Spiritual teachings suggest that we are all beautiful, unique expressions of one source of life force. Each of us is an emanation of that divine light. That essence cannot be understood but is felt and recognized by qualities such as love, joy, peace, and well-being. This essence is not unique to us, but we all have a unique experience of that essence.
We each live in our separate reality. Each of us living in unique experiences can be challenging for intimate relationships, but recognizing that we are expressions of the same being makes compassion easier to find.
Botanist and citizen of the Potawatomi Nation Robin Wall-Kimmerer wrote in Braiding Sweetgrass, "What happens to one happens to us all. We can starve together or feast together. All flourishing is mutual."
Relationships benefit from remembering that all flourishing is mutual. It is easy to focus on the challenges we experience and approach them from an adversarial standpoint forgetting that we are on the same team. The tendency is to start by trying to solve the problems without addressing the polarization. For example, we approach the logistical difficulties of making life work without considering our state of mind, our experience of compassion, and remembering we are on the same side.
We jump to:
How do we fix our sex life?
How do we communicate better?
How do we get on the same page with finances?
How do we parent together effectively?
How do we not hurt each other's feelings all the time?
And we think I would be happier if my partner were different.
But it doesn't work that way if our nature is love, happiness, and well-being. We can't be happier because we are happiness itself. We can only look at what gets in the way of our experience of happiness, and that isn't our partner. It is our own misunderstandings and limiting beliefs.
When we forget this, I forget this all the time, and don't consider our state of mind as we try to address relationship challenges, we forget about compassion for ourselves and our partners.
Relationship challenges merit finding solutions, but the state of mind we approach them from is vital. When we start trying to find solutions without the foundation of compassion, we get ourselves into trouble. The more we try to fix something, the worse it gets. Then we end up feeling hopeless and discouraged. It can look like the issue is bigger than us and that we can't solve it. But the real problem is not the issue, it is that we don't have enough clarity to see the solution. We just aren't resourced enough to hear our common sense and wisdom.
No matter the relationship challenges, they will always benefit from remembering the essence of who we are and that we are all one.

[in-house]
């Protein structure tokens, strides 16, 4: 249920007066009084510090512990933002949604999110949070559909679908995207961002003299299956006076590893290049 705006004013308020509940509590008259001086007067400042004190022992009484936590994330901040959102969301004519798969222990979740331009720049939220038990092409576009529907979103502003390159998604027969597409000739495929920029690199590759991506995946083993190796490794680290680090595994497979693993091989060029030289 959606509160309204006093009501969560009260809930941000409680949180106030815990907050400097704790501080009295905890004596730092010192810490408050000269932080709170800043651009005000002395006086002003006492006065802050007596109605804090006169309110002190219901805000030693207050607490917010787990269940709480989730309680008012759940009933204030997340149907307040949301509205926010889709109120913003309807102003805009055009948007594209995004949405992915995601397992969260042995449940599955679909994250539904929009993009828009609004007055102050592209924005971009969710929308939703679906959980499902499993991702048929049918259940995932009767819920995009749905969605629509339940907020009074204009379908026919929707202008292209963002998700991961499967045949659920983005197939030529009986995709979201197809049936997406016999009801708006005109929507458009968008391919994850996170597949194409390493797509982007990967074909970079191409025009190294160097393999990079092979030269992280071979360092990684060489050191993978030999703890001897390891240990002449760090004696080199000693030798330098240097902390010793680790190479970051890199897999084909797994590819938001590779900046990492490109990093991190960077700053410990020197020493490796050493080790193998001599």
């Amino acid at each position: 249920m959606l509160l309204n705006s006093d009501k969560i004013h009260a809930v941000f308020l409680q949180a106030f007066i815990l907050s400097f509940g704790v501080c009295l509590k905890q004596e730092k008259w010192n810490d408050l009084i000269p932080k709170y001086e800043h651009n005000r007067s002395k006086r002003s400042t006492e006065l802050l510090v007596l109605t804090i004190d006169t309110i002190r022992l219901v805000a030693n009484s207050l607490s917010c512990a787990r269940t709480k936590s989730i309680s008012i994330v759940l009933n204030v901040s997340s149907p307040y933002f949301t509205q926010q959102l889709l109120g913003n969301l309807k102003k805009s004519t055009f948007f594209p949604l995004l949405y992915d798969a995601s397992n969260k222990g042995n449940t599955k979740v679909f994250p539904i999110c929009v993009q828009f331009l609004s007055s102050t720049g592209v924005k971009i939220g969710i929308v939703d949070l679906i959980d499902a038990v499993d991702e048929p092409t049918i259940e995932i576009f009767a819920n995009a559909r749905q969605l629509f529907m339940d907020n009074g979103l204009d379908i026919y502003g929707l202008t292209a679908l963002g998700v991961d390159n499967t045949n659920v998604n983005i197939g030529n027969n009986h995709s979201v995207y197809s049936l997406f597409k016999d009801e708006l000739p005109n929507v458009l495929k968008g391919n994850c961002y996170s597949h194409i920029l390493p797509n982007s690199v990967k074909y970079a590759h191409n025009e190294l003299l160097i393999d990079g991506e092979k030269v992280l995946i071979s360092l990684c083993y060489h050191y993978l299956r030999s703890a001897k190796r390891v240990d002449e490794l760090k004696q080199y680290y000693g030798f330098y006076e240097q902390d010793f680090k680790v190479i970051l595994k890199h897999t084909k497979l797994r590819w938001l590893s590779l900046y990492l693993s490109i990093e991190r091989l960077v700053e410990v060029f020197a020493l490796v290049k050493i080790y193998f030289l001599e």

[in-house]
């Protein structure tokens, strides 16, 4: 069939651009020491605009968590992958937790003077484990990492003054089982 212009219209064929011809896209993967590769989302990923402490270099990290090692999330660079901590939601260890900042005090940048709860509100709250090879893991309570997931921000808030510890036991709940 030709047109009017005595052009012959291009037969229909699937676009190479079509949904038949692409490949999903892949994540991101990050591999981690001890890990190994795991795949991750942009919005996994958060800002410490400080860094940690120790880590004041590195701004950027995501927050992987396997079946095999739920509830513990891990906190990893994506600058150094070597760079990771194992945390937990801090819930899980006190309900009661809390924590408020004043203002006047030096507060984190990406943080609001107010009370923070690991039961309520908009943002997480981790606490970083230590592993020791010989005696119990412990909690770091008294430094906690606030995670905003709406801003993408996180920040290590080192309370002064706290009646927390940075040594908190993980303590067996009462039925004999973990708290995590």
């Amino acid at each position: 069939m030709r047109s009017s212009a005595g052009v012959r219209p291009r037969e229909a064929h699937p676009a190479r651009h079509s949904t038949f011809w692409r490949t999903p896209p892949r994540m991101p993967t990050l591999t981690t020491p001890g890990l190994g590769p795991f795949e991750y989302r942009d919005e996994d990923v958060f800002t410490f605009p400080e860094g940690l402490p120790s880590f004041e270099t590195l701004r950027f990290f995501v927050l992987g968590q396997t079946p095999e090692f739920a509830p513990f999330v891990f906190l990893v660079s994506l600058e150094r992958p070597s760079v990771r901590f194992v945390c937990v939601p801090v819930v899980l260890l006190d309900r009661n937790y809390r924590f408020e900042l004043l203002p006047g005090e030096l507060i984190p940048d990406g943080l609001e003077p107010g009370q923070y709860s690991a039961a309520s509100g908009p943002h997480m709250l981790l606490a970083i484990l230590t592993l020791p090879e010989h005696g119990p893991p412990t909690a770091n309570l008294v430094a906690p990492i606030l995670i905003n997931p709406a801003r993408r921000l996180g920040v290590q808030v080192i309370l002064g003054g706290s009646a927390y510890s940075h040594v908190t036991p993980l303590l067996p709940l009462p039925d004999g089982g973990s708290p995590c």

Remembering our essence means returning to the feeling of source energy within ourselves, the feelings of love, peace, and well-being. These qualities indicate we are resourced. Our cup is full and our heart is open. Since our essence is within, we don't need anything or anyone to resource ourselves in this way. You know how to find your way to this space within yourself.
This is our natural state. It is who we are. When we don't feel this way, it indicates that we are caught up in limiting beliefs and misunderstandings about ourselves that create suffering, but these are temporary experiences that come and go. They reflect our state of mind at that moment, not reality. They don't mean anything about us or our relationship. We all have moods that go up and down. We all have moments of less clarity and more clarity. We all have times when we are more zen and less zen. This is the human condition.
We can, nonetheless, value a good mood, clarity, and well-being and recognize that is when we are resourced and can trust our thinking. We can have compassion for the times when we don't feel this way and acknowledge our feelings are an indicator that we need self-love and self-compassion because we are suffering. And this is a time not to trust our thinking because we have lost perspective.
When we suffer, the priority is to take care of ourselves, not fix problems outside ourselves. Inner well-being is essential. Once that space is found, we can approach the practical challenges from the best possible state of mind and then find solutions.
The recipe for addressing relationship challenges is to find our well-being first, and from that vantage, it's clear our well-being resides within and that we are all expressions of one source. Seeing and feeling the truth of this makes addressing the logistical issues very practical.
Remember you and your partner's flourishing is mutual. You are on the same team. We can all forget this at times, and when we do the priority is to remember.
Rohini Ross is co-founder of “The Rewilders.” Listen to her podcast, with her partner Angus Ross, Rewilding Love. They believe too many good relationships fall apart because couples give up thinking their relationship problems can’t be solved. In the first season of the Rewilding Love Podcast, Rohini and Angus help a couple on the brink of divorce due to conflict. Angus and Rohini also co-facilitate private couple's intensive retreat programs that rewild relationships back to their natural state of love. Rohini is also the author of the ebook Marriage, and she and Angus are co-founders of The 29-Day Rewilding Experience and The Rewilders Community. You can follow Rohini on Facebook, Twitter, and Instagram. To learn more about her work and subscribe to her blog visit: TheRewilders.org.